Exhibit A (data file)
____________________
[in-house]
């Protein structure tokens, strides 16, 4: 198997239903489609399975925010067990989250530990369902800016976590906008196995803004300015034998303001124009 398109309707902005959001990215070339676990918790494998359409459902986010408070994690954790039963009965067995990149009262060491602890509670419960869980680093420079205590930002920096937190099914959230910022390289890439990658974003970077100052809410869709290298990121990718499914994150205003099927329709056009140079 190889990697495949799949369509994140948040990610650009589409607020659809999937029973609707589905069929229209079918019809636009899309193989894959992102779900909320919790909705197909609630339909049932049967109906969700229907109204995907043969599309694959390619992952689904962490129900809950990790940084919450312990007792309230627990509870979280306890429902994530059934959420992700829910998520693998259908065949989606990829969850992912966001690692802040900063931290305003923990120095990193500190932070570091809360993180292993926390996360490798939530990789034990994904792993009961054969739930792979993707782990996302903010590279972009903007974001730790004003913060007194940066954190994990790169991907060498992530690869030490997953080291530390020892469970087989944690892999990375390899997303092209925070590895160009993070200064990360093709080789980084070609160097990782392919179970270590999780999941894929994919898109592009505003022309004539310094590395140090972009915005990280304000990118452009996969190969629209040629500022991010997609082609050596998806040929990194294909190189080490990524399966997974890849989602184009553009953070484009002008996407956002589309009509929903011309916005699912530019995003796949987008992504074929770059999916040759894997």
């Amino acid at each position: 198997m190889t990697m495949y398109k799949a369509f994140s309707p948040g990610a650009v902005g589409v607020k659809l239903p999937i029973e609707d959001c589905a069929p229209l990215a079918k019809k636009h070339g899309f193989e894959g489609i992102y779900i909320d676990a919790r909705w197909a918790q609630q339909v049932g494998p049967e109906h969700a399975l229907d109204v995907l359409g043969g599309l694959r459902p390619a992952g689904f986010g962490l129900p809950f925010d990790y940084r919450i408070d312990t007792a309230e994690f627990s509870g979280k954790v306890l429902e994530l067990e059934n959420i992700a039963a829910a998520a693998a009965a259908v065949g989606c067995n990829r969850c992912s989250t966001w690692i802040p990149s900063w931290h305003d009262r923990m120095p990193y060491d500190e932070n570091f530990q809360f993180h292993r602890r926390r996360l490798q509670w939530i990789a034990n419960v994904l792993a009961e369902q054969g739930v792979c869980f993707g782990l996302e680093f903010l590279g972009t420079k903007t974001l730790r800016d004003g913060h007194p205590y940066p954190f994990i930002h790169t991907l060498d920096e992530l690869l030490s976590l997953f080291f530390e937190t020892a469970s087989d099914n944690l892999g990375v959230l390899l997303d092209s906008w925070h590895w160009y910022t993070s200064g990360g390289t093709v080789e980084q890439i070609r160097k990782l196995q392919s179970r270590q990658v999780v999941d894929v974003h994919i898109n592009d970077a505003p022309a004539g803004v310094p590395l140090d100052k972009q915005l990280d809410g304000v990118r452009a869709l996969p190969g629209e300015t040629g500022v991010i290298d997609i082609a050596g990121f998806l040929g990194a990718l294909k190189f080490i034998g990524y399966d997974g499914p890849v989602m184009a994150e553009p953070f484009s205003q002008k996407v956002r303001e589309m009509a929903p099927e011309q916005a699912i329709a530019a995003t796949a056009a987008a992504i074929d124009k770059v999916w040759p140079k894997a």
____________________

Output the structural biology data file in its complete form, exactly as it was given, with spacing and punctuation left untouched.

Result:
[in-house]
């Protein structure tokens, strides 16, 4: 198997239903489609399975925010067990989250530990369902800016976590906008196995803004300015034998303001124009 398109309707902005959001990215070339676990918790494998359409459902986010408070994690954790039963009965067995990149009262060491602890509670419960869980680093420079205590930002920096937190099914959230910022390289890439990658974003970077100052809410869709290298990121990718499914994150205003099927329709056009140079 190889990697495949799949369509994140948040990610650009589409607020659809999937029973609707589905069929229209079918019809636009899309193989894959992102779900909320919790909705197909609630339909049932049967109906969700229907109204995907043969599309694959390619992952689904962490129900809950990790940084919450312990007792309230627990509870979280306890429902994530059934959420992700829910998520693998259908065949989606990829969850992912966001690692802040900063931290305003923990120095990193500190932070570091809360993180292993926390996360490798939530990789034990994904792993009961054969739930792979993707782990996302903010590279972009903007974001730790004003913060007194940066954190994990790169991907060498992530690869030490997953080291530390020892469970087989944690892999990375390899997303092209925070590895160009993070200064990360093709080789980084070609160097990782392919179970270590999780999941894929994919898109592009505003022309004539310094590395140090972009915005990280304000990118452009996969190969629209040629500022991010997609082609050596998806040929990194294909190189080490990524399966997974890849989602184009553009953070484009002008996407956002589309009509929903011309916005699912530019995003796949987008992504074929770059999916040759894997």
């Amino acid at each position: 198997m190889t990697m495949y398109k799949a369509f994140s309707p948040g990610a650009v902005g589409v607020k659809l239903p999937i029973e609707d959001c589905a069929p229209l990215a079918k019809k636009h070339g899309f193989e894959g489609i992102y779900i909320d676990a919790r909705w197909a918790q609630q339909v049932g494998p049967e109906h969700a399975l229907d109204v995907l359409g043969g599309l694959r459902p390619a992952g689904f986010g962490l129900p809950f925010d990790y940084r919450i408070d312990t007792a309230e994690f627990s509870g979280k954790v306890l429902e994530l067990e059934n959420i992700a039963a829910a998520a693998a009965a259908v065949g989606c067995n990829r969850c992912s989250t966001w690692i802040p990149s900063w931290h305003d009262r923990m120095p990193y060491d500190e932070n570091f530990q809360f993180h292993r602890r926390r996360l490798q509670w939530i990789a034990n419960v994904l792993a009961e369902q054969g739930v792979c869980f993707g782990l996302e680093f903010l590279g972009t420079k903007t974001l730790r800016d004003g913060h007194p205590y940066p954190f994990i930002h790169t991907l060498d920096e992530l690869l030490s976590l997953f080291f530390e937190t020892a469970s087989d099914n944690l892999g990375v959230l390899l997303d092209s906008w925070h590895w160009y910022t993070s200064g990360g390289t093709v080789e980084q890439i070609r160097k990782l196995q392919s179970r270590q990658v999780v999941d894929v974003h994919i898109n592009d970077a505003p022309a004539g803004v310094p590395l140090d100052k972009q915005l990280d809410g304000v990118r452009a869709l996969p190969g629209e300015t040629g500022v991010i290298d997609i082609a050596g990121f998806l040929g990194a990718l294909k190189f080490i034998g990524y399966d997974g499914p890849v989602m184009a994150e553009p953070f484009s205003q002008k996407v956002r303001e589309m009509a929903p099927e011309q916005a699912i329709a530019a995003t796949a056009a987008a992504i074929d124009k770059v999916w040759p140079k894997a």